We need to open ourselves and be vulnerable to the spirit and the needs of others so that we can become fully human. Our sacred communities are special places that act as a portal to the spirit world, a thin space between humans and the divine.
We rise above all the pain and suffering COVID-19 is causing by extending our hearts and souls to each other, standing together in small and large communities for one purpose – to care for each other’s needs. We gather as special sacred communities that have compassion, understanding, and mindfulness for each other’s experiences. This can be difficult to do unless we engage in open and honest conversation with each other about the words we use and the true and unfiltered meaning of those words. We need to continue to listen with an open mind and heart to each other’s stories. Listening is a powerful tool for loving one another. Despite the negative circumstances this world health crisis has created, I feel this virus has also, in many cases, brought out the best of the human spirit as we stand in solidarity.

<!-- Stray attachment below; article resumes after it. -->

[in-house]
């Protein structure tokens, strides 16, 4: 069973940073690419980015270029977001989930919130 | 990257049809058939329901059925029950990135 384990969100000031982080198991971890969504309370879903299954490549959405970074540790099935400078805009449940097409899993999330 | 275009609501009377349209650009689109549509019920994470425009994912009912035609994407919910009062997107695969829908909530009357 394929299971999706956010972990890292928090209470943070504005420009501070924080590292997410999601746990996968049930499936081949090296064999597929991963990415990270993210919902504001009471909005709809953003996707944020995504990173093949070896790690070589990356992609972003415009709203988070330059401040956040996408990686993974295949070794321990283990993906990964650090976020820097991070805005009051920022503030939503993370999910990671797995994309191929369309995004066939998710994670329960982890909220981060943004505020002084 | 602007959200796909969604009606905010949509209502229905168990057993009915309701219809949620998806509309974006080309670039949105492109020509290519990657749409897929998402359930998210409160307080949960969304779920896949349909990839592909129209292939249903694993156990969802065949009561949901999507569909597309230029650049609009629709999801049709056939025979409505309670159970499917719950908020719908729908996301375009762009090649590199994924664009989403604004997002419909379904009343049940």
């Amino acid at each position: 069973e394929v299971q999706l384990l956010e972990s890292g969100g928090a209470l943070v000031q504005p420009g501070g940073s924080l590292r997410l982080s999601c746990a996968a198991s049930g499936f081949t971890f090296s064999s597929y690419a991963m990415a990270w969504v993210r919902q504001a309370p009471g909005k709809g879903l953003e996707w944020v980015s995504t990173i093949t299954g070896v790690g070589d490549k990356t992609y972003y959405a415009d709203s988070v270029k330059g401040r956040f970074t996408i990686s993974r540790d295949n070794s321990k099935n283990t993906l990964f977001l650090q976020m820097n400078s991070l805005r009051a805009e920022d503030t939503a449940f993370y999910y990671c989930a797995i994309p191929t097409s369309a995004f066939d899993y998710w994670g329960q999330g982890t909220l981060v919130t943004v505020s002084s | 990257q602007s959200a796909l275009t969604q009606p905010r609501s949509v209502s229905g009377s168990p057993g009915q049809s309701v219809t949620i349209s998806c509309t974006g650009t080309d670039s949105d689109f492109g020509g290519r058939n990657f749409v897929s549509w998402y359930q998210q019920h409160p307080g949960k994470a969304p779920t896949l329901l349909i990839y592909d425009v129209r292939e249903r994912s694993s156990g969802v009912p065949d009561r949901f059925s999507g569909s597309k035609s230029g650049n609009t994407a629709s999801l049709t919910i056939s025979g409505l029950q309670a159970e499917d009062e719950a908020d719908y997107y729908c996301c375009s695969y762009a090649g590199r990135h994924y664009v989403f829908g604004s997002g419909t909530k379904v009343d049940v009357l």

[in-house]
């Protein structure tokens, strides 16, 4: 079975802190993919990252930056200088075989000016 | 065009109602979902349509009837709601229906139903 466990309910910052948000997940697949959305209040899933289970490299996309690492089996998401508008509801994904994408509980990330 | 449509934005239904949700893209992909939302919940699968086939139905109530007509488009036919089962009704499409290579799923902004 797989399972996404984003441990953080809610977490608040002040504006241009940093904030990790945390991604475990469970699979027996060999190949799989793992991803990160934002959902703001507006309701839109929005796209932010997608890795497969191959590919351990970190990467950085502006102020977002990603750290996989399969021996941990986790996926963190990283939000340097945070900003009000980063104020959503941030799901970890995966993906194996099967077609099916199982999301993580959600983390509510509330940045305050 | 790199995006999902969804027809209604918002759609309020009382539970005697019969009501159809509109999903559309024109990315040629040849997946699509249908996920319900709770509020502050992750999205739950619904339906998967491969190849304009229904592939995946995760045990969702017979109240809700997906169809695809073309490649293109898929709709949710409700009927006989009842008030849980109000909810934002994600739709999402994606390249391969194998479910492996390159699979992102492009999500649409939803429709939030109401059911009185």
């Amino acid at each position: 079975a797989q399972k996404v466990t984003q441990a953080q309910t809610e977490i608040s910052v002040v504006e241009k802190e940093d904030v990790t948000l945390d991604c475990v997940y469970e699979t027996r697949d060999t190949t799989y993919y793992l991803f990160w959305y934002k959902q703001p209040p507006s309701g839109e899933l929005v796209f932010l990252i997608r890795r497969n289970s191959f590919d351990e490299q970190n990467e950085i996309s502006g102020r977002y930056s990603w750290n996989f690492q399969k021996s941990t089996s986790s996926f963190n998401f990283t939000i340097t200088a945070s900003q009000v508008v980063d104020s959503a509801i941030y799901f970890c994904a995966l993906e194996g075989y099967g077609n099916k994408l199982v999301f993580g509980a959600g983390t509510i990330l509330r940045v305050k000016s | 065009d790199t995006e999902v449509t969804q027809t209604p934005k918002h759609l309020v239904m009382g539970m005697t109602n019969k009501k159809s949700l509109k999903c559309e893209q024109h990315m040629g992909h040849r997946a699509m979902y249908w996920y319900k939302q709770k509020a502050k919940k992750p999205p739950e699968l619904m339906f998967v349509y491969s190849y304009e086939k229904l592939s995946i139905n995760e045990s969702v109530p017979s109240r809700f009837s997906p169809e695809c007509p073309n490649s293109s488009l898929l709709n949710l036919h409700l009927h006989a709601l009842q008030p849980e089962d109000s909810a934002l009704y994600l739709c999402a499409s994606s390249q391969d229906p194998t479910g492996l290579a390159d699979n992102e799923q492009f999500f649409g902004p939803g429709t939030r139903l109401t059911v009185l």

Paul R Gockel
Have you felt homesick for a sacred community during this pandemic? If so, what are a few ways you can reconnect with this community?
Has this pandemic changed your understanding of sacred communities?
How have other people’s sacred communities changed your life?
Paul R. Gockel is a Master’s student in Pastoral Studies at Seattle University’s School of Theology and Ministry. He was born in Seattle in the 50’s and has lived in the Greater Seattle area his entire life. He has been married for 39 years, has three adult children and three grandchildren. He has a passion for God and Youth and has been involved in Youth Ministry for over 35 years. He owns and operates a General Contracting business which focuses on single family residence since 1978. Paul is a license Architect in Washington State and has no plans on moving from the beautiful Pacific Northwest.